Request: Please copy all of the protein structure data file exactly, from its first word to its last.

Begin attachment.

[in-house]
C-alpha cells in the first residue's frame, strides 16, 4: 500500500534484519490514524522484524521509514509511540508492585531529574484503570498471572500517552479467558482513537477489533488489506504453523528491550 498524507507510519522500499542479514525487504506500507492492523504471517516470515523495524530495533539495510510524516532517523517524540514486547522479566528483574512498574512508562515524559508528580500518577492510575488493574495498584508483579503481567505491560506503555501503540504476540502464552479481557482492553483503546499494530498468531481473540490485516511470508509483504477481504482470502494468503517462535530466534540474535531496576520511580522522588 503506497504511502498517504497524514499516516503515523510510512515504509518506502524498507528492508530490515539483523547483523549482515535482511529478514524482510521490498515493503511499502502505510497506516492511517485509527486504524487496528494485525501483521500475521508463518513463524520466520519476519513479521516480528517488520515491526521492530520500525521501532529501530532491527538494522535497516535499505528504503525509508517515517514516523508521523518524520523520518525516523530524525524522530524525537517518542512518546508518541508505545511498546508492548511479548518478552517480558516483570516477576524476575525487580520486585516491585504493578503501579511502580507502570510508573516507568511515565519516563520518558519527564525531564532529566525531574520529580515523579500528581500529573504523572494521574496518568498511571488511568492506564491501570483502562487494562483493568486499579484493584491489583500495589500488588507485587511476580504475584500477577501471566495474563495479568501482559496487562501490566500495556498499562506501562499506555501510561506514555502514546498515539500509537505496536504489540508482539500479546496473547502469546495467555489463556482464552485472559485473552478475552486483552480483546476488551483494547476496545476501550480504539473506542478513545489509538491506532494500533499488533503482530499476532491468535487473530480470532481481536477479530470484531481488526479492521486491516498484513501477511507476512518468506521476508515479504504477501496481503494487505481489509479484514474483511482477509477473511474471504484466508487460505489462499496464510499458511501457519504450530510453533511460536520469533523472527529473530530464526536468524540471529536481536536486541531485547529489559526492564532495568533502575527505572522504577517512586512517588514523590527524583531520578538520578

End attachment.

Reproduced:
[in-house]
C-alpha cells in the first residue's frame, strides 16, 4: 500500500534484519490514524522484524521509514509511540508492585531529574484503570498471572500517552479467558482513537477489533488489506504453523528491550 498524507507510519522500499542479514525487504506500507492492523504471517516470515523495524530495533539495510510524516532517523517524540514486547522479566528483574512498574512508562515524559508528580500518577492510575488493574495498584508483579503481567505491560506503555501503540504476540502464552479481557482492553483503546499494530498468531481473540490485516511470508509483504477481504482470502494468503517462535530466534540474535531496576520511580522522588 503506497504511502498517504497524514499516516503515523510510512515504509518506502524498507528492508530490515539483523547483523549482515535482511529478514524482510521490498515493503511499502502505510497506516492511517485509527486504524487496528494485525501483521500475521508463518513463524520466520519476519513479521516480528517488520515491526521492530520500525521501532529501530532491527538494522535497516535499505528504503525509508517515517514516523508521523518524520523520518525516523530524525524522530524525537517518542512518546508518541508505545511498546508492548511479548518478552517480558516483570516477576524476575525487580520486585516491585504493578503501579511502580507502570510508573516507568511515565519516563520518558519527564525531564532529566525531574520529580515523579500528581500529573504523572494521574496518568498511571488511568492506564491501570483502562487494562483493568486499579484493584491489583500495589500488588507485587511476580504475584500477577501471566495474563495479568501482559496487562501490566500495556498499562506501562499506555501510561506514555502514546498515539500509537505496536504489540508482539500479546496473547502469546495467555489463556482464552485472559485473552478475552486483552480483546476488551483494547476496545476501550480504539473506542478513545489509538491506532494500533499488533503482530499476532491468535487473530480470532481481536477479530470484531481488526479492521486491516498484513501477511507476512518468506521476508515479504504477501496481503494487505481489509479484514474483511482477509477473511474471504484466508487460505489462499496464510499458511501457519504450530510453533511460536520469533523472527529473530530464526536468524540471529536481536536486541531485547529489559526492564532495568533502575527505572522504577517512586512517588514523590527524583531520578538520578